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Diabetic weak legs: Diabetic neuropathy – Symptoms and causes

When Diabetes Leads to Nerve Damage

Tingling, numbness, pain in the arms, legs, hands, or feet — these are all common signs of diabetic neuropathy, or nerve damage. Up to 70 percent of people with diabetes will develop some type of neuropathy, making it one of the most common side effects of this disease.

Diabetes: Understanding Neuropathy

Although tingling, numbness, or pain in the extremities are common signs of neuropathy, others may experience no symptoms at all. Nerve damage can also occur in internal organs, such as the heart or digestive tract. Diabetes-related neuropathy can affect muscle strength, sensation in various parts of the body, and even sexual function.

People who develop diabetic neuropathy are typically those who have trouble controlling their blood glucose levels, blood pressure, cholesterol, and body weight. Although researchers haven’t quite figured out exactly why this happens, they know that neuropathy can occur due to:

  • Alcohol use and smoking
  • Genetic predisposition
  • Injuries such as carpal tunnel syndrome
  • Nerves that become inflamed related to autoimmune conditions
  • Neurovascular issues that damage the blood vessels responsible for bringing nutrients and oxygen to your nerves

Your risk also increases the older you get and the longer you have diabetes, with the highest rates of neuropathy occuring in people who have had diabetes for at least 25 years.

Diabetes: Where Neuropathy May Strike

Here are some of the specific types of neuropathy that occur in people with diabetes:

  • Autonomic neuropathy impairs the functioning of the digestive system, resulting in diarrhea or constipation as well as impaired bladder function. This type of neuropathy also affects how you perspire and even your sexual response — men may have trouble getting an erection and women may experience vaginal dryness. This neuropathy also masks the symptoms of hypoglycemia (low blood glucose).
  • Focal neuropathy can attack any nerve in the body and often causes sudden weakness.
  • Peripheral neuropathy, the most common diabetic complication, can cause numbness or pain in the legs, feet, toes, arms, and hands.
  • Proximal neuropathy may cause weakness in your legs and pain in your hips, buttocks, and thighs.

Because diabetes-related neuropathy can cause such a wide variety of symptoms, there is no single diagnostic test for the condition. Your doctor will rely heavily on a complete physical exam and your description of symptoms to diagnose this condition. In some cases, tools such as nerve conduction studies, a heart rate variability test, and ultrasound may be used to aid in the diagnosis.

Diabetes: Protect Your Feet

Peripheral neuropathy often occurs in the feet. If you start to lose feeling in your feet, you’re more likely to injure yourself, walk abnormally, and develop sores that won’t heal. These sores often become badly infected, which can lead to amputation of your feet or legs. That’s why it’s important for people with diabetes to keep a close eye on their feet.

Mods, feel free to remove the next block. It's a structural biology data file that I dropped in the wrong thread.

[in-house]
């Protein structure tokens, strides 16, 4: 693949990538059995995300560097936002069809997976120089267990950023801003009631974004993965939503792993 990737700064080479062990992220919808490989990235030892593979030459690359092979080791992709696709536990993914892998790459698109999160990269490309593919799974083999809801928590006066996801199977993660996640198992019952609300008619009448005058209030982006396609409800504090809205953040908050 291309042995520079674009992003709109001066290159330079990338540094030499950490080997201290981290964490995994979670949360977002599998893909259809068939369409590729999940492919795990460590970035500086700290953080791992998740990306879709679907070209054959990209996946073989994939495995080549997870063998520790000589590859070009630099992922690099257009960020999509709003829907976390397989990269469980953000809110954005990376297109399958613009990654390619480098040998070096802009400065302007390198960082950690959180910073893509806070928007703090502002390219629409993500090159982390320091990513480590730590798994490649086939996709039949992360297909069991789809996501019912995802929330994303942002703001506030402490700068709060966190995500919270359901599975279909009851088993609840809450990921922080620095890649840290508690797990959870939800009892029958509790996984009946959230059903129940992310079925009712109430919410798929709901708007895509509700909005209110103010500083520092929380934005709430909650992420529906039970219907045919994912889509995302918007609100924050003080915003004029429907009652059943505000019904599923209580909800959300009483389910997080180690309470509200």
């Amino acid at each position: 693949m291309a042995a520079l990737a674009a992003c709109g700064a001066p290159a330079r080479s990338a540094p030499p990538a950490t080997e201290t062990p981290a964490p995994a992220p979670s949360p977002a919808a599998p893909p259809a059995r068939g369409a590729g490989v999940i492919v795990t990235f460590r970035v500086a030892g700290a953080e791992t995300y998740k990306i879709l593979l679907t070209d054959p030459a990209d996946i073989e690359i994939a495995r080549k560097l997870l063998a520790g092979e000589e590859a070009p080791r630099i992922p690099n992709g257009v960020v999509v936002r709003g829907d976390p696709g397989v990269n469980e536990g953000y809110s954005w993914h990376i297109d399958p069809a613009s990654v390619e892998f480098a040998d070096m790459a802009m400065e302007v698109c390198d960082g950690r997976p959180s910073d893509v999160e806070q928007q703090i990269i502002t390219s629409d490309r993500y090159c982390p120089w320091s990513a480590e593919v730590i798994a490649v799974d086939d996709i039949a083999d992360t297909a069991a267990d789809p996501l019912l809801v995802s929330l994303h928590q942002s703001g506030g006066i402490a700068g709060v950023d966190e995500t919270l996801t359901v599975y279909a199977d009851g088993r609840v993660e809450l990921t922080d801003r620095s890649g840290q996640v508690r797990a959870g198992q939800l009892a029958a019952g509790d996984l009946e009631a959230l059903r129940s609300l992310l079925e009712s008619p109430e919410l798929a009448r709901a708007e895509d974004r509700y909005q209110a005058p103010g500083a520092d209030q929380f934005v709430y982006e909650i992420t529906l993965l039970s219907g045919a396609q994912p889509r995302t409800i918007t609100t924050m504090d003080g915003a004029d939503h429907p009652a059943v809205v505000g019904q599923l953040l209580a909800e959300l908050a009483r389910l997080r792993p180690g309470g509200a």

Diabetes: Treatment Will Vary

Because each neuropathy is different, treatments vary widely and you’ll need to consult with your doctor to find the best solution for your individual condition. However, treatment for any neuropathy will start with bringing your blood glucose levels under control if they aren’t already.

Here are some treatment options that may be suggested:

  • Various medications, including some antidepressants, can be used to treat nerve pain.
  • If you have stomach problems, your doctor may suggest a change in your diet. If that doesn’t help, medications can be used to help control your digestive processes.
  • If you experience bladder problems, you may need an antibiotic to clear up any infection that results. Incontinence treatment starts with remembering to urinate at regular intervals, since you may not realize when your bladder is full.
  • Medications are available for men with erectile dysfunction, and there are mechanical options, such as vacuum devices, that can help with maintaining an erection. Women who experience vaginal dryness can try lubricants.
  • For neuropathy that causes dizziness and weakness, usually related to blood pressure or circulation, your doctor may advise you to raise the head of your bed, and to sit up or stand slowly. Medication for high blood pressure may be prescribed; for some people an increased level of salt in the diet may be recommended.

Even though diabetic neuropathy will affect the majority of people who have diabetes, you can still work to prevent it, mostly by keeping your blood glucose level within your target range. This will help protect your nerves from damage.

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Diabetic Amyotrophy | Patient

In this series Diabetes (Diabetes Mellitus) Diabetes and High Blood Pressure Diabetes Foot Care Driving and Diabetes Diabetic Kidney Disease Diabetic Neuropathy Diabetic Retinopathy Diabetes and Illness Blood Sugar Tests